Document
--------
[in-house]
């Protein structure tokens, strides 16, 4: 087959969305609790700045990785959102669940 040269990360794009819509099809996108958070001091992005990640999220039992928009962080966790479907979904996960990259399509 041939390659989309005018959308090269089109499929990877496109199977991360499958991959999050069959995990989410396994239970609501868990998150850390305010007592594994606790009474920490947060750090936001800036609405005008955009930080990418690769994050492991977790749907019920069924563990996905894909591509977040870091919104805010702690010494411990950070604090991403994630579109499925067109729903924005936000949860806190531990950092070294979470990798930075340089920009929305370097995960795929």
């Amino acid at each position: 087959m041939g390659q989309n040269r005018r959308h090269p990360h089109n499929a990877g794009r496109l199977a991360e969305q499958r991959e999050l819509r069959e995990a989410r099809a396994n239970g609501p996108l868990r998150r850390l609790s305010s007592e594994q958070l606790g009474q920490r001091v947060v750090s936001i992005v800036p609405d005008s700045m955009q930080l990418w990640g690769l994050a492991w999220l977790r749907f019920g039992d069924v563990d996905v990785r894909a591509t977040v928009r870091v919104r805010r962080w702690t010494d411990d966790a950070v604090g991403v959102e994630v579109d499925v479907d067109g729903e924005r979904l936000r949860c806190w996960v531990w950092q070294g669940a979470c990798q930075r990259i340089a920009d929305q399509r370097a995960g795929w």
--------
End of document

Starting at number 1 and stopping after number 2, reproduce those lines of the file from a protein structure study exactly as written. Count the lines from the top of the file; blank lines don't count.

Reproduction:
[in-house]
């Protein structure tokens, strides 16, 4: 087959969305609790700045990785959102669940 040269990360794009819509099809996108958070001091992005990640999220039992928009962080966790479907979904996960990259399509 041939390659989309005018959308090269089109499929990877496109199977991360499958991959999050069959995990989410396994239970609501868990998150850390305010007592594994606790009474920490947060750090936001800036609405005008955009930080990418690769994050492991977790749907019920069924563990996905894909591509977040870091919104805010702690010494411990950070604090991403994630579109499925067109729903924005936000949860806190531990950092070294979470990798930075340089920009929305370097995960795929």